Thomas Evelyn Ellis was born in London in 1880, only son of Frederick George Ellis, 7th Baron Howard de Walden, and Blanche Holden. In 1899 his father died and he became 8th Baron Howard de Walden. In that same year he inherited from his grandmother the Dean Caste Estate near Kilmarnock as well as a large estate in Marylebone, making him one of the richest young men in Britain. In 1917, he changed his surname to Scott-Ellis to perpetuate the name of her family.
Howard de Walden was educated at Eton and then at the Royal Military College, Sandhurst, after which he served as a lieutenant with the 10th Hussars in the Boer War. After leaving the army, he remained an officer with the Territorials and again saw active service during the First World War, attaining the rank of brevet lieutenant-colonel in the Royal Tank Corps.
His London home was at Seaford House, Belgravia, but Howard de Walden was intrigued by the Welsh roots of the Ellis family and from 1911 until 1946 he also rented Chirk Castle near Wrexham. In 1912, he married Margherita van Raalte – who had trained as an opera singer in Paris - and they had five children. The family spent a lot of time at Chirk and became involved in many local activities as well as entertaining friends from London.
Howard de Walden was a great sportsman and was the spare man in the British fencing team at the Intercalated Games at Athens in 1906. He enjoyed sailing and had a passion for horse-racing, being a member of the Jockey Club from 1905 until 1924. He was fascinated by new technology, particularly in his younger years. In 1903 he attempted (unsuccessfully) to build a flying machine. He was more successful with powerboats, then in their infancy, and was heavily involved in the sport in the years before the First World War. He was interested in the development of better engines and was an early exponent of radio communication.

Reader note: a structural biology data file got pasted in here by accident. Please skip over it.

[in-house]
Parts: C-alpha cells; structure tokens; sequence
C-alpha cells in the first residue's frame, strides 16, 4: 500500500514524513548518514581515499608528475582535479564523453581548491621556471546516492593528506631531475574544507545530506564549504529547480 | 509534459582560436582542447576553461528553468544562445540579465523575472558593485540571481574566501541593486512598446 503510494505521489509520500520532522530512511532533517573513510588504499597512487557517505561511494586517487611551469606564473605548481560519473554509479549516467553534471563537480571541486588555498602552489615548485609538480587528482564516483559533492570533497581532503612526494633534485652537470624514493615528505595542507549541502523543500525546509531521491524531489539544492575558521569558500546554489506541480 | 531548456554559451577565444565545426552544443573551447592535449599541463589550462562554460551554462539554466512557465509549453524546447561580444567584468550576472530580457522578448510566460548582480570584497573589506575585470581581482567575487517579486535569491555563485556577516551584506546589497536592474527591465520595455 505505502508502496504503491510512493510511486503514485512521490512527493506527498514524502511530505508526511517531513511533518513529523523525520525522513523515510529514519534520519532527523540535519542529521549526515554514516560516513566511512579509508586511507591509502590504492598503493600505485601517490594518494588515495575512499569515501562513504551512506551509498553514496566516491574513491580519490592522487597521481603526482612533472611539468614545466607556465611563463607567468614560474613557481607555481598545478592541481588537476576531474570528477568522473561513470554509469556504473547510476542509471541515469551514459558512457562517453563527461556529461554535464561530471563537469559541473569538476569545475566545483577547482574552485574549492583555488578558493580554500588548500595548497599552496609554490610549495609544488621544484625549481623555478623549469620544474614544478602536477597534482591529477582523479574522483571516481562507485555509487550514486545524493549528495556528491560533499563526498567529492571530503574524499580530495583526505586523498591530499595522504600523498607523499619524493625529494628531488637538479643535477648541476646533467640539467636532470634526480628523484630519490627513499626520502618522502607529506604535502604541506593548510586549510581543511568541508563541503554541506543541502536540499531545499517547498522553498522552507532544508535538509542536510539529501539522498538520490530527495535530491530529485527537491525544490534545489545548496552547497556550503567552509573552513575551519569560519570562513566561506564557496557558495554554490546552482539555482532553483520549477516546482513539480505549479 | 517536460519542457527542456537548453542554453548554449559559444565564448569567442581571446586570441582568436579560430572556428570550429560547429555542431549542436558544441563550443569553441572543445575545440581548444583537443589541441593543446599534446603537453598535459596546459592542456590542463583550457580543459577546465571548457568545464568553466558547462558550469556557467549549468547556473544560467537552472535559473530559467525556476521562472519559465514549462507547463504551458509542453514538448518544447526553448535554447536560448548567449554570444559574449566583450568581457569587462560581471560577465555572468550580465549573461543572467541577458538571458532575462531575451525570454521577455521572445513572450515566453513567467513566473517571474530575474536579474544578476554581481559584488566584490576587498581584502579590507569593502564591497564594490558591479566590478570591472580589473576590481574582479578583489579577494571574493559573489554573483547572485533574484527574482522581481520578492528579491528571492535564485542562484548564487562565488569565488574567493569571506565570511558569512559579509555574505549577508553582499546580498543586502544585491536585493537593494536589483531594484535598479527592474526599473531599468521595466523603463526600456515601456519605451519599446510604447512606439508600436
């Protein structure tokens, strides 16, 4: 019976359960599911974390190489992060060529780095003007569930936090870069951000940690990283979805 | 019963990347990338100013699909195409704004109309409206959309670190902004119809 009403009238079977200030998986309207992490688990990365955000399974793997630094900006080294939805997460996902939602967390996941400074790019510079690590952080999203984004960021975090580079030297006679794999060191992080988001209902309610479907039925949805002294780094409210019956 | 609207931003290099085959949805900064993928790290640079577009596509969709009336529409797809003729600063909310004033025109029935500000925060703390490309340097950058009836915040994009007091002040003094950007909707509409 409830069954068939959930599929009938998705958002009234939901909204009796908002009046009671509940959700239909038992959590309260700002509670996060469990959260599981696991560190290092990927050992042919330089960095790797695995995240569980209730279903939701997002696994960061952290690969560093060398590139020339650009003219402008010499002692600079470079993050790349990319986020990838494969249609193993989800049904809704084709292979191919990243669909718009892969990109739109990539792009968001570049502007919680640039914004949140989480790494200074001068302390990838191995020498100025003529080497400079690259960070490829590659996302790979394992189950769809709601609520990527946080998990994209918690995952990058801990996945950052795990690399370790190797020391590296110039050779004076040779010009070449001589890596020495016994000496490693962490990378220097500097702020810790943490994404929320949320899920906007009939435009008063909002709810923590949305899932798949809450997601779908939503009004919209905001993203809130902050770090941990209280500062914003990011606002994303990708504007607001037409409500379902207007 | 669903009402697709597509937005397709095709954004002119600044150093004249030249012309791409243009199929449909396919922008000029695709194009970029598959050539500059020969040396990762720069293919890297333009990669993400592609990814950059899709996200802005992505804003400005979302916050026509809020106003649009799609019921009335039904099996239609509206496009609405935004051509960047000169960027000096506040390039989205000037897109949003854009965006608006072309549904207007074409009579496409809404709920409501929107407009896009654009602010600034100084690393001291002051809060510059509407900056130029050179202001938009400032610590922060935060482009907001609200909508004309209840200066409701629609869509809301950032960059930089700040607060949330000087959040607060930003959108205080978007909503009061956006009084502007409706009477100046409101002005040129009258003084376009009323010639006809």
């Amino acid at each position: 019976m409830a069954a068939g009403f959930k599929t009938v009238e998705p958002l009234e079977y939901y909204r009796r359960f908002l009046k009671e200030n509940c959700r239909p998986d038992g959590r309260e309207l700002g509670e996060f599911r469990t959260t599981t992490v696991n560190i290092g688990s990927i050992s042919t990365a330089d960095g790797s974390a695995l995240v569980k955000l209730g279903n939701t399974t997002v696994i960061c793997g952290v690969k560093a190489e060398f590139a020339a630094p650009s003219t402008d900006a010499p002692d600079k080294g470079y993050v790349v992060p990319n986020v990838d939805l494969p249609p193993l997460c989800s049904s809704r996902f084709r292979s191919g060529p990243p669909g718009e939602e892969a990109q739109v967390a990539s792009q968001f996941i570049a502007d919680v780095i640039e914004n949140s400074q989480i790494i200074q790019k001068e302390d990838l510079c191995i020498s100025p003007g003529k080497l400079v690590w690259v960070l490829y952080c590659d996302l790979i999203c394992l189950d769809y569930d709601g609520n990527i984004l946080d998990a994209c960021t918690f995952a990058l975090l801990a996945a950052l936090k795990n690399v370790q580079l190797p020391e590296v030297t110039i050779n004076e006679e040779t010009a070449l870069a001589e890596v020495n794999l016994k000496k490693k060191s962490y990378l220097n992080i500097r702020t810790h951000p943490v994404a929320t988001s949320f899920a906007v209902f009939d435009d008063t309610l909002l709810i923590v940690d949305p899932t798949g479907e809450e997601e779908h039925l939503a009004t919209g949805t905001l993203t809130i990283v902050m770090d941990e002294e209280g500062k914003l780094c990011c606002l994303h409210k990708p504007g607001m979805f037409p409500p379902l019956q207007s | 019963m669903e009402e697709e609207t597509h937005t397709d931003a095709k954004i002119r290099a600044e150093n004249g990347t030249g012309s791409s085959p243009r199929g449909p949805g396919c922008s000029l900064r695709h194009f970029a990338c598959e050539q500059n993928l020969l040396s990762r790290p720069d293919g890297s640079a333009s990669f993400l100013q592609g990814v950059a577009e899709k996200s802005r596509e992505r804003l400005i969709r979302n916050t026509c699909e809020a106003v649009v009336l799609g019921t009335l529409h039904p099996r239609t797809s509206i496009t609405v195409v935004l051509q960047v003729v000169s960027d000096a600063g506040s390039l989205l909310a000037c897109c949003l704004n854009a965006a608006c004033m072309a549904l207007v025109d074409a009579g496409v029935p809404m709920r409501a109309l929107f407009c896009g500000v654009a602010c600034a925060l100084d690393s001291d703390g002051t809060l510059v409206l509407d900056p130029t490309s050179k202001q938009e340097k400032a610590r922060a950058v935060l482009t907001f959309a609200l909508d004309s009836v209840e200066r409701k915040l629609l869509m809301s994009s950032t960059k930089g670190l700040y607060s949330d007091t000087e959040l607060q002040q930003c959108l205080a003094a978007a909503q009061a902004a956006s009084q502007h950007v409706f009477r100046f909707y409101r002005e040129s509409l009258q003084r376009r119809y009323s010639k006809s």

He was also a great patron of the arts and counted many prominent writers, artists and musicians among his friends, entertaining them at his houses in London, Wales and Scotland. He himself wrote several plays and opera librettos – which were not very well received by the critics – and his sponsorship and support were a major influence on the contemporary stage, particularly in Wales.
He was passionate in his interest in the medieval period. Medieval Welsh literature and culture – in particular The Mabinogion – were a major influence on his own writings and he was actively involved in several Eisteddfod. He assembled an important collection of armour at his homes at Kilmarnock and Chirk - and was even found one day eating his breakfast in a full suit of armour in order to prove that well-constructed armour imposed few restrictions on movement. As well as being an excellent swordsman, he was skilled in falconry and hawking. His interest in genealogy and heraldry led him to publish several books on the subject and he was instrumental in the compilation of The Complete Peerage, several volumes of which he co-edited.
Howard de Walden died in London in 1946.